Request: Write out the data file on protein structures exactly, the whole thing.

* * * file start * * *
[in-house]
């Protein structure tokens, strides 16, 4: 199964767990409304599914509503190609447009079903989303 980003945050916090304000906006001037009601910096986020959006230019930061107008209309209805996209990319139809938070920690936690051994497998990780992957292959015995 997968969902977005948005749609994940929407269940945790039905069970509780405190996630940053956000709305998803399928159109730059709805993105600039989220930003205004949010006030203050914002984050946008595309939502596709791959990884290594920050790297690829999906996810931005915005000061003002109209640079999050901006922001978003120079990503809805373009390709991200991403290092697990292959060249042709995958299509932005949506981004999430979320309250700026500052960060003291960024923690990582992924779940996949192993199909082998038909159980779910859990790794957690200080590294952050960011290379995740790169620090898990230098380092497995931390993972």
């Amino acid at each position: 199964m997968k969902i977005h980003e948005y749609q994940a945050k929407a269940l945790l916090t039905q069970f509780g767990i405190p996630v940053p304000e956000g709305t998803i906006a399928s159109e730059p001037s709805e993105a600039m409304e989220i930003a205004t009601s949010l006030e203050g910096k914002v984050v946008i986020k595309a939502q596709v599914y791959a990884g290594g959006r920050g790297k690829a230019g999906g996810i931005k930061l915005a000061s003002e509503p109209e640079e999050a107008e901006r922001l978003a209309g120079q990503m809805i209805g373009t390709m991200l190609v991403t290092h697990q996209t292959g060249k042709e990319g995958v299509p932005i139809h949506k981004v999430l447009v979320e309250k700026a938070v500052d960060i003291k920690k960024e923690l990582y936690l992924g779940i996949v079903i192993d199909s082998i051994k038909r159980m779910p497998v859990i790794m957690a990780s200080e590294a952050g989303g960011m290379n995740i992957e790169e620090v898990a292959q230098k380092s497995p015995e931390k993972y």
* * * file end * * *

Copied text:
[in-house]
């Protein structure tokens, strides 16, 4: 199964767990409304599914509503190609447009079903989303 980003945050916090304000906006001037009601910096986020959006230019930061107008209309209805996209990319139809938070920690936690051994497998990780992957292959015995 997968969902977005948005749609994940929407269940945790039905069970509780405190996630940053956000709305998803399928159109730059709805993105600039989220930003205004949010006030203050914002984050946008595309939502596709791959990884290594920050790297690829999906996810931005915005000061003002109209640079999050901006922001978003120079990503809805373009390709991200991403290092697990292959060249042709995958299509932005949506981004999430979320309250700026500052960060003291960024923690990582992924779940996949192993199909082998038909159980779910859990790794957690200080590294952050960011290379995740790169620090898990230098380092497995931390993972």
């Amino acid at each position: 199964m997968k969902i977005h980003e948005y749609q994940a945050k929407a269940l945790l916090t039905q069970f509780g767990i405190p996630v940053p304000e956000g709305t998803i906006a399928s159109e730059p001037s709805e993105a600039m409304e989220i930003a205004t009601s949010l006030e203050g910096k914002v984050v946008i986020k595309a939502q596709v599914y791959a990884g290594g959006r920050g790297k690829a230019g999906g996810i931005k930061l915005a000061s003002e509503p109209e640079e999050a107008e901006r922001l978003a209309g120079q990503m809805i209805g373009t390709m991200l190609v991403t290092h697990q996209t292959g060249k042709e990319g995958v299509p932005i139809h949506k981004v999430l447009v979320e309250k700026a938070v500052d960060i003291k920690k960024e923690l990582y936690l992924g779940i996949v079903i192993d199909s082998i051994k038909r159980m779910p497998v859990i790794m957690a990780s200080e590294a952050g989303g960011m290379n995740i992957e790169e620090v898990a292959q230098k380092s497995p015995e931390k993972y």